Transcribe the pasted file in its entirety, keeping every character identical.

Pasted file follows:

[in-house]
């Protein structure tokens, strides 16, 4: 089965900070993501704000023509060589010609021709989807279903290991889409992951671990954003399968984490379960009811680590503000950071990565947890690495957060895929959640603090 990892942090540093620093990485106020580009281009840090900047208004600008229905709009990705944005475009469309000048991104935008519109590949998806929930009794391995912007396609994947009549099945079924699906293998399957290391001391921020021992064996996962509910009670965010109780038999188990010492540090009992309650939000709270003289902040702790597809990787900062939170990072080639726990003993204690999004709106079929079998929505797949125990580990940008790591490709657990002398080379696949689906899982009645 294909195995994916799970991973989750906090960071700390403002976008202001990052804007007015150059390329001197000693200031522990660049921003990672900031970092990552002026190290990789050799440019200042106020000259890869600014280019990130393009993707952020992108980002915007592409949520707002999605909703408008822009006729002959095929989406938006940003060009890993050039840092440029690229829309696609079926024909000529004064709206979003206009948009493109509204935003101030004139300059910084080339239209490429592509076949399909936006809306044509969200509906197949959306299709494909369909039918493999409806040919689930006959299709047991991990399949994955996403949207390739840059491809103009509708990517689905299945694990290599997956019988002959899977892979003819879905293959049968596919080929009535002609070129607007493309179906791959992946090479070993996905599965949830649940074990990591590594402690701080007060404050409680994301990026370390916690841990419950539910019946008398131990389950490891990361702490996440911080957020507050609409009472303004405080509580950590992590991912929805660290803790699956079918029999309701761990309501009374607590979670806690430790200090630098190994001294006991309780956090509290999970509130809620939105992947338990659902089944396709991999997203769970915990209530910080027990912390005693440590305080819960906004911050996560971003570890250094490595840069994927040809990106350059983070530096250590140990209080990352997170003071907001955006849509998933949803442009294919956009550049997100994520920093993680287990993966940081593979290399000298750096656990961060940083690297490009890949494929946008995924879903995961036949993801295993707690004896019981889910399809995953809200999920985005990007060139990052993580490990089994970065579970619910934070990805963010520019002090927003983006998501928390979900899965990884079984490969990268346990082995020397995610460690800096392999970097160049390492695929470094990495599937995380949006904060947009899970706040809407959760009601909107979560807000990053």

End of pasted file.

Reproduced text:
[in-house]
């Protein structure tokens, strides 16, 4: 089965900070993501704000023509060589010609021709989807279903290991889409992951671990954003399968984490379960009811680590503000950071990565947890690495957060895929959640603090 990892942090540093620093990485106020580009281009840090900047208004600008229905709009990705944005475009469309000048991104935008519109590949998806929930009794391995912007396609994947009549099945079924699906293998399957290391001391921020021992064996996962509910009670965010109780038999188990010492540090009992309650939000709270003289902040702790597809990787900062939170990072080639726990003993204690999004709106079929079998929505797949125990580990940008790591490709657990002398080379696949689906899982009645 294909195995994916799970991973989750906090960071700390403002976008202001990052804007007015150059390329001197000693200031522990660049921003990672900031970092990552002026190290990789050799440019200042106020000259890869600014280019990130393009993707952020992108980002915007592409949520707002999605909703408008822009006729002959095929989406938006940003060009890993050039840092440029690229829309696609079926024909000529004064709206979003206009948009493109509204935003101030004139300059910084080339239209490429592509076949399909936006809306044509969200509906197949959306299709494909369909039918493999409806040919689930006959299709047991991990399949994955996403949207390739840059491809103009509708990517689905299945694990290599997956019988002959899977892979003819879905293959049968596919080929009535002609070129607007493309179906791959992946090479070993996905599965949830649940074990990591590594402690701080007060404050409680994301990026370390916690841990419950539910019946008398131990389950490891990361702490996440911080957020507050609409009472303004405080509580950590992590991912929805660290803790699956079918029999309701761990309501009374607590979670806690430790200090630098190994001294006991309780956090509290999970509130809620939105992947338990659902089944396709991999997203769970915990209530910080027990912390005693440590305080819960906004911050996560971003570890250094490595840069994927040809990106350059983070530096250590140990209080990352997170003071907001955006849509998933949803442009294919956009550049997100994520920093993680287990993966940081593979290399000298750096656990961060940083690297490009890949494929946008995924879903995961036949993801295993707690004896019981889910399809995953809200999920985005990007060139990052993580490990089994970065579970619910934070990805963010520019002090927003983006998501928390979900899965990884079984490969990268346990082995020397995610460690800096392999970097160049390492695929470094990495599937995380949006904060947009899970706040809407959760009601909107979560807000990053």